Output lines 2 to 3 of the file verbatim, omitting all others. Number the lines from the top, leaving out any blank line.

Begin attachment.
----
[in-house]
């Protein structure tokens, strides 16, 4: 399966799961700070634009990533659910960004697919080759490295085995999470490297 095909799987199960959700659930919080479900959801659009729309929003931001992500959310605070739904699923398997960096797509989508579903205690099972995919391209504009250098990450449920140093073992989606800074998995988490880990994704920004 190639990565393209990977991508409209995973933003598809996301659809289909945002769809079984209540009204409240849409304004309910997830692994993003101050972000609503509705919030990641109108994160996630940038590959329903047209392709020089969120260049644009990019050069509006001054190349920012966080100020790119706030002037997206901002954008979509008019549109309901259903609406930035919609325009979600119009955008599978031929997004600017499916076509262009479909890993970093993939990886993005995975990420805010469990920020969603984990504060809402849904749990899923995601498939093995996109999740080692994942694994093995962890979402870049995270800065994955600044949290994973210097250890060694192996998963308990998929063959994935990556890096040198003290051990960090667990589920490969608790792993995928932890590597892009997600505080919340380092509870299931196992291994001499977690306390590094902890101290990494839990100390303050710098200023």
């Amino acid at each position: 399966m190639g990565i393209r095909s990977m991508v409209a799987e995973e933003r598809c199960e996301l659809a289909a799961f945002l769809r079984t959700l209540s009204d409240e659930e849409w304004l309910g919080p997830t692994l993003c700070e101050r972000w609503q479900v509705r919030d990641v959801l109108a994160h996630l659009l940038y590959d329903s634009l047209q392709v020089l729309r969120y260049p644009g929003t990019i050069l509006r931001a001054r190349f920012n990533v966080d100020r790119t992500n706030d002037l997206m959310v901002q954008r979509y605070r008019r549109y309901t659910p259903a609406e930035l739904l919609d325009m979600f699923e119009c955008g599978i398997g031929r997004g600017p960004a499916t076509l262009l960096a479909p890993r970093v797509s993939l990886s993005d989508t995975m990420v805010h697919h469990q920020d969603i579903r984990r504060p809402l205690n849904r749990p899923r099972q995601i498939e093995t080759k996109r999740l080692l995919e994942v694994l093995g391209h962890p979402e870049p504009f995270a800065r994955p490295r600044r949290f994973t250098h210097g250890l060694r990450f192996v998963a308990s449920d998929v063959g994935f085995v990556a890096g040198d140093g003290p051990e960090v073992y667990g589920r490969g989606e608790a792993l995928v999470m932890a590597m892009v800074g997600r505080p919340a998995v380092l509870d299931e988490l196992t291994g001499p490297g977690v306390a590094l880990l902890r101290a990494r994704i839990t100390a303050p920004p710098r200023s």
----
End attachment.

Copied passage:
């Protein structure tokens, strides 16, 4: 399966799961700070634009990533659910960004697919080759490295085995999470490297 095909799987199960959700659930919080479900959801659009729309929003931001992500959310605070739904699923398997960096797509989508579903205690099972995919391209504009250098990450449920140093073992989606800074998995988490880990994704920004 190639990565393209990977991508409209995973933003598809996301659809289909945002769809079984209540009204409240849409304004309910997830692994993003101050972000609503509705919030990641109108994160996630940038590959329903047209392709020089969120260049644009990019050069509006001054190349920012966080100020790119706030002037997206901002954008979509008019549109309901259903609406930035919609325009979600119009955008599978031929997004600017499916076509262009479909890993970093993939990886993005995975990420805010469990920020969603984990504060809402849904749990899923995601498939093995996109999740080692994942694994093995962890979402870049995270800065994955600044949290994973210097250890060694192996998963308990998929063959994935990556890096040198003290051990960090667990589920490969608790792993995928932890590597892009997600505080919340380092509870299931196992291994001499977690306390590094902890101290990494839990100390303050710098200023």
């Amino acid at each position: 399966m190639g990565i393209r095909s990977m991508v409209a799987e995973e933003r598809c199960e996301l659809a289909a799961f945002l769809r079984t959700l209540s009204d409240e659930e849409w304004l309910g919080p997830t692994l993003c700070e101050r972000w609503q479900v509705r919030d990641v959801l109108a994160h996630l659009l940038y590959d329903s634009l047209q392709v020089l729309r969120y260049p644009g929003t990019i050069l509006r931001a001054r190349f920012n990533v966080d100020r790119t992500n706030d002037l997206m959310v901002q954008r979509y605070r008019r549109y309901t659910p259903a609406e930035l739904l919609d325009m979600f699923e119009c955008g599978i398997g031929r997004g600017p960004a499916t076509l262009l960096a479909p890993r970093v797509s993939l990886s993005d989508t995975m990420v805010h697919h469990q920020d969603i579903r984990r504060p809402l205690n849904r749990p899923r099972q995601i498939e093995t080759k996109r999740l080692l995919e994942v694994l093995g391209h962890p979402e870049p504009f995270a800065r994955p490295r600044r949290f994973t250098h210097g250890l060694r990450f192996v998963a308990s449920d998929v063959g994935f085995v990556a890096g040198d140093g003290p051990e960090v073992y667990g589920r490969g989606e608790a792993l995928v999470m932890a590597m892009v800074g997600r505080p919340a998995v380092l509870d299931e988490l196992t291994g001499p490297g977690v306390a590094l880990l902890r101290a990494r994704i839990t100390a303050p920004p710098r200023s």